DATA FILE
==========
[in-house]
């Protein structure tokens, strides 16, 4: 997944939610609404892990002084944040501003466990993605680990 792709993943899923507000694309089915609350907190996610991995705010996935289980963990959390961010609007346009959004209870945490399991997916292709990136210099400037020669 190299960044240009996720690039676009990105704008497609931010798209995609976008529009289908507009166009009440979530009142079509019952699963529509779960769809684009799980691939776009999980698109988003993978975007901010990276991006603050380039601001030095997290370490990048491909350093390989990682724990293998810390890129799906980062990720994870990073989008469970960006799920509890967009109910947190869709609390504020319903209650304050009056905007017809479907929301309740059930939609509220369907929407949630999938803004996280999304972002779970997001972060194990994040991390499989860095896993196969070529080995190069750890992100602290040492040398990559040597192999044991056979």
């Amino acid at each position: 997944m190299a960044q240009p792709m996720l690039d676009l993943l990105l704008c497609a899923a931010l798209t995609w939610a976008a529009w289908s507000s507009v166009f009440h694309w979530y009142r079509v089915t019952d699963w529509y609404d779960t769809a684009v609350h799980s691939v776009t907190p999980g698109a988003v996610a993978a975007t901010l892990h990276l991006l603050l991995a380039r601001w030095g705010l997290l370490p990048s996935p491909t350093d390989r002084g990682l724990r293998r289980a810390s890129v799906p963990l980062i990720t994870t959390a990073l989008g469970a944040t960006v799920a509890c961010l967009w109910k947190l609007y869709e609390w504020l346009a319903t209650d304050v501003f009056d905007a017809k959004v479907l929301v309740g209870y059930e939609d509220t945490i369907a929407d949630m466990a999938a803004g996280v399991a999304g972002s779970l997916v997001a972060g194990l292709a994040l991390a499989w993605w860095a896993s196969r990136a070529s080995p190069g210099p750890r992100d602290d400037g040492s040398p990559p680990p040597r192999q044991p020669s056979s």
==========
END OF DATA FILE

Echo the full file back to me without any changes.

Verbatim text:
[in-house]
């Protein structure tokens, strides 16, 4: 997944939610609404892990002084944040501003466990993605680990 792709993943899923507000694309089915609350907190996610991995705010996935289980963990959390961010609007346009959004209870945490399991997916292709990136210099400037020669 190299960044240009996720690039676009990105704008497609931010798209995609976008529009289908507009166009009440979530009142079509019952699963529509779960769809684009799980691939776009999980698109988003993978975007901010990276991006603050380039601001030095997290370490990048491909350093390989990682724990293998810390890129799906980062990720994870990073989008469970960006799920509890967009109910947190869709609390504020319903209650304050009056905007017809479907929301309740059930939609509220369907929407949630999938803004996280999304972002779970997001972060194990994040991390499989860095896993196969070529080995190069750890992100602290040492040398990559040597192999044991056979």
């Amino acid at each position: 997944m190299a960044q240009p792709m996720l690039d676009l993943l990105l704008c497609a899923a931010l798209t995609w939610a976008a529009w289908s507000s507009v166009f009440h694309w979530y009142r079509v089915t019952d699963w529509y609404d779960t769809a684009v609350h799980s691939v776009t907190p999980g698109a988003v996610a993978a975007t901010l892990h990276l991006l603050l991995a380039r601001w030095g705010l997290l370490p990048s996935p491909t350093d390989r002084g990682l724990r293998r289980a810390s890129v799906p963990l980062i990720t994870t959390a990073l989008g469970a944040t960006v799920a509890c961010l967009w109910k947190l609007y869709e609390w504020l346009a319903t209650d304050v501003f009056d905007a017809k959004v479907l929301v309740g209870y059930e939609d509220t945490i369907a929407d949630m466990a999938a803004g996280v399991a999304g972002s779970l997916v997001a972060g194990l292709a994040l991390a499989w993605w860095a896993s196969r990136a070529s080995p190069g210099p750890r992100d602290d400037g040492s040398p990559p680990p040597r192999q044991p020669s056979s």